Sunday, March 1, 2015

Winter Birding In Humboldt: Pipers of Rock to Suckers of Sap

Winter birding in Humboldt County is always rewarding, with a little effort.  Even on days when you want to bash your own skull in with a rock because you did not see BRAMBRING, the birding is solid.  One of the spots worth checking is the North Jetty of Humboldt Bay, which is where everyone goes for seawatching and rockpipers.  The South Jetty is equally as good, but it takes a hell of a long time to get out there in comparison.  One of my favorite non-BRAMBRINGs species we saw was Rock Sandpiper, which are hella localized in California.

Even though there are always, without exception, Rock Sandpipers at the mouth of Humboldt Bay in the winter, that doesn't mean you will actually see one.  They are fickle birds...go at the wrong tide and you have a good chance of dipping.  I maintain that low tides are best, but I suspect not everyone is in agreement about that.  At any rate, not only did we see Rock Sandpipers, we saw fearless Rock Sandpipers, which were valiantly trying to take the notion of "confiding" birds to a whole new level.

I've never had such good looks at one, even in the Aleutian Islands where they are common. Confiding rockpipers are not unusual on the jetty....along with Rock Sandpipers, Surfbirds and Black Turnstones are common in winter, and a few Black Oystercatchers are often around as well.  In migration, Ruddy Turnstones and Wandering Tattlers join the party.

Here is a second individual, with more white above the eye, enjoying some salt spray.

Although not a pelagic bird, Rock Sandpipers likely go for months at a time without ever having fresh water available to drink.  While this bird looks like it is experiencing a catastrophic, possibly lethal sneeze, it's actually just expelling salt water filtered out by the salt glands in its head.

The humble Surfbird is always popular with birders who don't get to the west coast very often.  It is a basic, utilitarian bird, lacking any bells and whistles.  Birds in alternate plumage are very striking, but for much of the year Surfbirds are fiercely loyal devotees to The Economy of Style.

This sculpin is not stoked, which you can probably deduce by its horrible facial expression and the fact that it is on land...something it likely has not suffered through before.  It is experiencing a long, painful, drawn out death at the hands of this interestingly marked gull.

While much of this gull leaves the impression that it came out of the Western Gull factory (black primaries, yellow orbital ring, dark back), the amount of duskiness on the head, back, and side of the neck seems excessive for a Western...on the back, it looks like there is some horizontal barring.  I think this Western Gull has some Glaucous-winged Gull components.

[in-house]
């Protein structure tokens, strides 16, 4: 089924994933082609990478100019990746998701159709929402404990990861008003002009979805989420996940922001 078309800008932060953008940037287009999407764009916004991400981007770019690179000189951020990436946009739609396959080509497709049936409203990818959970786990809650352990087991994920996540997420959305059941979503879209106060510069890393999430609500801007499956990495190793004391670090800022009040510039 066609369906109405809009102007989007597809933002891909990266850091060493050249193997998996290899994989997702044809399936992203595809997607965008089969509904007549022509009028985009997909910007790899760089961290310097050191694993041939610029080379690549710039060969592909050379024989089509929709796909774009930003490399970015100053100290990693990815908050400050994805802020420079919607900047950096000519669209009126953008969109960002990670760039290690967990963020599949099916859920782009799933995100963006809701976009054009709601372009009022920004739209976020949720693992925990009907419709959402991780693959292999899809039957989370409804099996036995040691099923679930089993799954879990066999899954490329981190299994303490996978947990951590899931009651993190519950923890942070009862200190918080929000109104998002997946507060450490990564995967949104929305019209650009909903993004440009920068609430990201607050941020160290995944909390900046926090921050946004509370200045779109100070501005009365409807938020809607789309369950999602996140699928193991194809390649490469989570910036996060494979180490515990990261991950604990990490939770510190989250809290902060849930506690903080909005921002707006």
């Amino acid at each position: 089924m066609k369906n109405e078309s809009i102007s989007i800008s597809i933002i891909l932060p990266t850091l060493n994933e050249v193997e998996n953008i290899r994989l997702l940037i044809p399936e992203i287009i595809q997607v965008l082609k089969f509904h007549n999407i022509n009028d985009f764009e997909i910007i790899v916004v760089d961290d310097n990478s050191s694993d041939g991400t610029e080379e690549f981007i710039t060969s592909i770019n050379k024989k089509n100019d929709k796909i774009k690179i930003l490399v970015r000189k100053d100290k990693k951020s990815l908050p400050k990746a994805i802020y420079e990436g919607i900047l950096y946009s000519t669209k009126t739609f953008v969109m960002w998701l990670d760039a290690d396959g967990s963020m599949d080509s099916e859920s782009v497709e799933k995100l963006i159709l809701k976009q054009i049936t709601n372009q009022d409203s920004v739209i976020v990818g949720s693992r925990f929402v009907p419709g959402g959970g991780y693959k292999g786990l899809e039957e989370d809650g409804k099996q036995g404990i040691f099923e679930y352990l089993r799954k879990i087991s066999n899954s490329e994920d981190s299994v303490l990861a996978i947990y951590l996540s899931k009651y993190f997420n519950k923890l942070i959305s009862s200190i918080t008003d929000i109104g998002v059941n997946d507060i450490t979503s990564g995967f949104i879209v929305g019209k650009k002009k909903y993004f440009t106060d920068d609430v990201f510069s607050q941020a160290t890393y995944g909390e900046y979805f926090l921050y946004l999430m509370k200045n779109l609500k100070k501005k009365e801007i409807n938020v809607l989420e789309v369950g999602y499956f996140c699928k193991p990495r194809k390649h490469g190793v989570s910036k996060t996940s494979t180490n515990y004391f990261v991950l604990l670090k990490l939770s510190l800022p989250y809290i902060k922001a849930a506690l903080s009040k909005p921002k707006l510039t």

For those of you distressed about the doom of the sculpin, I offer you some comfort: we will all end up this way.  That is the way of things.  The way of the sculpin.

Unlike the sculpin-gobbling beast above, this Olympic Gull is not disguising itself as a Western.

Black-legged Kittiwakes are reliable from North Jetty in the winter, and they are not unusual to see inside Humboldt Bay either.  This is a very tough bird to get from shore south of Humboldt County, so go to the jetty and enjoy scope required.  There were also a handful of Ancient Murrelets further out this day, and all three species of scoter.  Not bad.  Don't go out there when the surf is big though, as you can be swept off and drown.  Not joking.

We did ok with some other local rarities, relocating a Tricolored Blackbird and Loggerhead Shrike, but the highlight for me was this Red-naped Sapsucker at College of the Redwoods.  This was a sight for sore eyes, as besides dipping on BRAMBRING we had also dipped on the 2 Red-naped Sapsuckers that were living in the same neighborhood.

This bird was easy to find and hella cooperative.  Interesting to me was how the throat pattern on the left side of the bird was classic for Red-naped (muddled black and red border), while the right side of bird featured a typical Yellow-bellied pattern...which is not suggestive of anything, I think, except that sapsuckers are variable.

It's a striking bird, no?  Even in the daze of a catastrophic dip, birding in Humboldt can always lift the spirits.  


  1. Nice crushes man. I had a similar sort of experience with a couple of Purple Sandpipers in New Jersey in July a few years back. It was odd, and awesome.

    This post is awesome, and Sapsuckers are definitely the best suckers to be, but it's also just bloggerish. Really sharp photos and all, but no big rarities, hot gossip, or words of wisdom? Are you getting domesticated, Seagull?


    1. My wisdom of the day; when pooping in a public restroom, remember to lock the door. If you fail to do this, someone will open the door and watch you poop.

  2. The way of the sculpin. I like it.

    Laurence is right, there is a hint of domestication here. Watch yourself. You're dangerously close to hanging a bird feeder and showing us your goldfinches.

    1. Rock Sandpiper in salt spray is the new cardinal in the snow.